In Spotlights

Paige Miller, Digital Campaign Manager at NextGen Climate

Paige Miller is Digital Campaign Manager at NextGen Climate, a political organization that works to fight climate change and promote prosperity for every American. She is dedicated to engaging the public around environmental and community-based issues, and formerly worked at the Stanford Woods Institute for the Environment and San Francisco Department of the Environment. Paige is also interested in keeping involved in her local community: she leads a group of transportation advocates in her neighborhood and serves on the San Francisco Public Utilities Commission Citizens Advisory Committee.

Do you have any mentors that have helped or inspired you to reach your aspirations?

I’ve been fortunate to have been surrounded by inspirational women throughout my life – from my mother, who raised two kids while running her own business, to a few women who have been not just mentors but my champions. These women have played powerful roles in my life and have helped me with everything from planning my next career move to deciding whether or not I should go to graduate school.  These relationships showed me the value of female mentorship and are what encouraged me to get involved with the Women’s Environmental Network.

What are your suggestions on how WEN members can become more involved in your sector and the environmental movement?

With the Trump administration attacking everything from our health to our fundamental rights, women’s voices are crucially important. I’m sure many WEN members are already quite engaged, but here are a few options for anyone wanting to try something new or do more.

  • Keep informed and speak up. One way you can do this is by signing up for NextGen Climate’s email list for alerts on how to act on climate change, protect our democracy, and fight for a more equal, just society.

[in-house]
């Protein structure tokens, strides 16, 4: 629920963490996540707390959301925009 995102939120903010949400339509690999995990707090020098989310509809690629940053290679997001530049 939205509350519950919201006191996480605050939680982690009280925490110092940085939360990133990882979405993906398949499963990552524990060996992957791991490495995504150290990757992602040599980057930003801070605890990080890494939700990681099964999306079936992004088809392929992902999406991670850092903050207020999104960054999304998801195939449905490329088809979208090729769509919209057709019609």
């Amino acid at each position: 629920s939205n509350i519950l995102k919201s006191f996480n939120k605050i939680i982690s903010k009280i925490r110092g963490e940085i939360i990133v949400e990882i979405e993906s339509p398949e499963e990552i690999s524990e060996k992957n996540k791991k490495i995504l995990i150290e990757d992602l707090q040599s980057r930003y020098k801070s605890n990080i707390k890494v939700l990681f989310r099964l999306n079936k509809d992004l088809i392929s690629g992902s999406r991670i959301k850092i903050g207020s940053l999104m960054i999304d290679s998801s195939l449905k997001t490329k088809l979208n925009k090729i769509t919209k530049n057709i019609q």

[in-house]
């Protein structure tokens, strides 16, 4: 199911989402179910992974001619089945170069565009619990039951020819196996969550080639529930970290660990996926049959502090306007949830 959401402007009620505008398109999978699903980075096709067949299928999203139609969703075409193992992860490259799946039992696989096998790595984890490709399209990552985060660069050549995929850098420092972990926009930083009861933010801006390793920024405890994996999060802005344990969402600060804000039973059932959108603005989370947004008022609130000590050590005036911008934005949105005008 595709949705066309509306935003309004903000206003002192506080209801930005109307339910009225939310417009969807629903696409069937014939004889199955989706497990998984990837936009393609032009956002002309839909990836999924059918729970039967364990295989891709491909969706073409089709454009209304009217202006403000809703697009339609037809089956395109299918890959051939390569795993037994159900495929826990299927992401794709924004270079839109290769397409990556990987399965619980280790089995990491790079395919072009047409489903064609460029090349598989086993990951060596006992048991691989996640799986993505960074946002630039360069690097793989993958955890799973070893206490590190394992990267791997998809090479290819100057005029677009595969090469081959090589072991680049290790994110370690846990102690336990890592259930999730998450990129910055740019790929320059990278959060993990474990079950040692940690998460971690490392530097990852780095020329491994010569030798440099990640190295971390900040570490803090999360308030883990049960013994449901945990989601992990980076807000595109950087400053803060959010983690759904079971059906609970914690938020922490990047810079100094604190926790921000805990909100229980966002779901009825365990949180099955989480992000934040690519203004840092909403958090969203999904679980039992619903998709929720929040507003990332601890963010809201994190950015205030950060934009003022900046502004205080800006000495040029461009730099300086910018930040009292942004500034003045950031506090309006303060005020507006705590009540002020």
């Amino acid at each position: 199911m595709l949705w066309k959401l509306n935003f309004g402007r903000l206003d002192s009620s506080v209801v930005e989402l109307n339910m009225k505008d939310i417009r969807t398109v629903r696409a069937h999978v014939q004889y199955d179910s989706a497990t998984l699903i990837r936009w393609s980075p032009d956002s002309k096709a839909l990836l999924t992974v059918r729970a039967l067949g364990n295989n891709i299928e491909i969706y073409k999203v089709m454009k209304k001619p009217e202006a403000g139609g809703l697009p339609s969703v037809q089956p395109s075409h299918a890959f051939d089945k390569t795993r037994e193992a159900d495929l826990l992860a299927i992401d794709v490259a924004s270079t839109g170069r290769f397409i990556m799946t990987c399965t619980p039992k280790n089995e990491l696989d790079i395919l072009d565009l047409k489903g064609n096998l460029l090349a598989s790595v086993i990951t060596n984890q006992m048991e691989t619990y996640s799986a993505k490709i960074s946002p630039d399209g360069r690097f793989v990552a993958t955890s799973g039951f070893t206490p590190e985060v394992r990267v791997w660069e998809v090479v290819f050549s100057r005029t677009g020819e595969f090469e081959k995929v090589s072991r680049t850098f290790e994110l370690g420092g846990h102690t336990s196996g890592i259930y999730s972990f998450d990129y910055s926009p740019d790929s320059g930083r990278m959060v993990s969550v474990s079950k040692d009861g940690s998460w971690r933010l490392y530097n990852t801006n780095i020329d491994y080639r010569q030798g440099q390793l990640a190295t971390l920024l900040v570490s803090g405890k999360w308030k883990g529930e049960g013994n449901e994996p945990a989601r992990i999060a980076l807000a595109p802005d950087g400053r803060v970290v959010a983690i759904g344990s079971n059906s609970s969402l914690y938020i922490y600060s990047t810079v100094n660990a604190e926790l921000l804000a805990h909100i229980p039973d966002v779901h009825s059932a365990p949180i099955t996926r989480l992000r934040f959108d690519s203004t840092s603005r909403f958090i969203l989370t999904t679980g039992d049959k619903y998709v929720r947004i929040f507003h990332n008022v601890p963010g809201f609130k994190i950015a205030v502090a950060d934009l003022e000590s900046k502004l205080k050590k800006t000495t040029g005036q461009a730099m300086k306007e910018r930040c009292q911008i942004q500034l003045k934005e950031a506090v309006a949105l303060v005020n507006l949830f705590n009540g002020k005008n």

• Engage locally. You might be surprised how much of an impact you can have at the local level. Consider joining a local political group or city committee, or hold your representatives accountable at city council meetings and town halls (the Town Hall Project and Indivisible are great resources for this).
  • Donate and subscribe. If you have a few dollars to spare, consider making a donation to an organization whose mission you believe in. I signed up to donate $20/month to the ACLU when Trump’s travel ban went into effect, and I know that it is money well spent. You can also subscribe to news organizations you follow to help empower the press to hold our legislators accountable.
  • Run for office. Women are less likely to run for office than men, and make up just 19% of Congress and 21% of mayors. But together, we can change that. If you want to learn more, check out Emerge CaliforniaEmily’s List and Run for Something. And of course, getting involved with your local community is a great way to start making change in our political system.

May is Bike Month, and we know you’re an active bicyclist. Can you tell us about one of your recent rides?

I am very excited about bike month! When I first moved to San Francisco, I barely knew how to ride a bike in the city. Joining the San Francisco Bicycle Coalition and participating in Bike to Work Day was a great way for me to learn how to navigate the city streets. Now, I am comfortable biking anywhere, from the city to the desert.

Speaking of which – in February, I biked 250 miles across Death Valley to raise awareness about climate change and fundraise for climate action with Climate Ride. It was a great opportunity to connect with fellow cyclists who care about the planet, all while raising money for a good cause. Climate Ride does a bunch of bicycle and hiking trips each year in amazing places across the nation (and the fundraising part is a lot easier than you think!).